Beneath the Eastway, alongside the River Lee, a man is slumped against one of the thick concrete pillars. He’s not dead, or dying, he’s simply resting. A long beard extends from his shaggy crop of hair and hangs down around his face; the ends clump together like stalactites and slowly rise and fall on his chest as he breathes. Around him is wrapped a filthy brown coat that looks like it might have once been worth something and on his feet are similarly tinged boots that have holes in, but still provide protection between his soles and the unyielding ground. The man gazes blankly at two boys on skateboards attempting to turn this dreary underworld into a playground. They steal the odd glance back at him, but the sight repulses them and they try to keep their focus on the task at hand. After all, how are they to know that those tired eyes belong to Chase Taylor, who was once the 462nd richest man in the world? Thanks to an aircraft leasing company he inherited from his father, Chase once had £2.4bn to his name. Now he has nothing and he only has himself to blame. Well, himself and Rose McKnight.Read More
Mrs Considine is currently at the market. Not a big-chain kind of supermarket, a street market that has been there since the 1940s. Since moving to Number 12 she’s never bought her food anywhere else and makes a point of going every morning to buy the exact ingredients for the day’s meals. No more, no less. Today she woke up craving fish, so now she’s sniffing them out. One stares bug-eyed back at her as she brings it level with her nose.Read More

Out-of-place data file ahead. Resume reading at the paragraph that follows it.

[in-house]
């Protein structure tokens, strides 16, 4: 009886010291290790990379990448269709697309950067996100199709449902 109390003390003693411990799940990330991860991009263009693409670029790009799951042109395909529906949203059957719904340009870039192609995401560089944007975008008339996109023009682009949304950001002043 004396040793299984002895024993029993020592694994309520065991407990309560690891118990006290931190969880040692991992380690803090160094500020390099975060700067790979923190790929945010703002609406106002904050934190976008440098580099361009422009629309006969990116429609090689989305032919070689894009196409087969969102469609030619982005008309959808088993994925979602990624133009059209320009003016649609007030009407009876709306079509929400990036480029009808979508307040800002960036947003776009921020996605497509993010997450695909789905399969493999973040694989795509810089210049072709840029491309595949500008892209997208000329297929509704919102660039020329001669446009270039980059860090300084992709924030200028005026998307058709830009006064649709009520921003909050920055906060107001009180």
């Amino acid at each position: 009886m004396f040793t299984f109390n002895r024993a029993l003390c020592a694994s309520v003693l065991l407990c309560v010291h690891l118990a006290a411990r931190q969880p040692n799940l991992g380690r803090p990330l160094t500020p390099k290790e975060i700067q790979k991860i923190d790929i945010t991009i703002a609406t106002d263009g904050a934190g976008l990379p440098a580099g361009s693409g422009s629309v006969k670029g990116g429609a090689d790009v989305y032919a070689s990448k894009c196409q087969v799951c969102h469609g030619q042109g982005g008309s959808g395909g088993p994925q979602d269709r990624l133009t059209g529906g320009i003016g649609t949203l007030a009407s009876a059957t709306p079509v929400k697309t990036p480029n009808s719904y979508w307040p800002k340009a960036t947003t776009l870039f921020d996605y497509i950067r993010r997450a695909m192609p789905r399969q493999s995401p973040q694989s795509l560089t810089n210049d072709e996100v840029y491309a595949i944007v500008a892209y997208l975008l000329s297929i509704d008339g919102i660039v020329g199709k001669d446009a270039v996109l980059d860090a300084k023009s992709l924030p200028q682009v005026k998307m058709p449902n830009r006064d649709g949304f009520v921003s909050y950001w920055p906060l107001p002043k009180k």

In front of the big green door standing at the helm of 13 Rue de la Presentation is an ornate wrought iron gate. Behind the big green door of 13 Rue de la Presentation is a tea-stained tiled corridor that leads to a set of wooden steps, which in turn lead to six floors. On every one of the six floors are four doors. Behind each of the four doors on all six floors are 24 worlds. And in each of these worlds, nothing is the same.Read More
“Bollocks,” sighed Spencer as he attempted to wriggle his shoulders free. The gap looked much more Spencer-sized before he attempted to get through it. Now he was pinioned to the ground by a dumb metal door, the aged blue paint of which was flaking onto his back like blueberry dandruff. Lifting his neck as far as he could, Spencer blinked into the darkness of the garage, which was faintly illuminated by an echo of streetlamp coming in through the slim gap between the door and the floor. If he squinted he could make out a wooden chair missing a leg that looked a bit like the ones his mum had around their tiny dinner table. Spencer scoffed at thought of their glorified stool being considered a dining table.
There was also a dirty old microwave with its door hanging open, a few mounds of indistinguishable junk piled left, right and centre, and right at the back of the confined space was a tall, boxy shadow. “That has to be it,” he thought. “Where else could it be hiding?”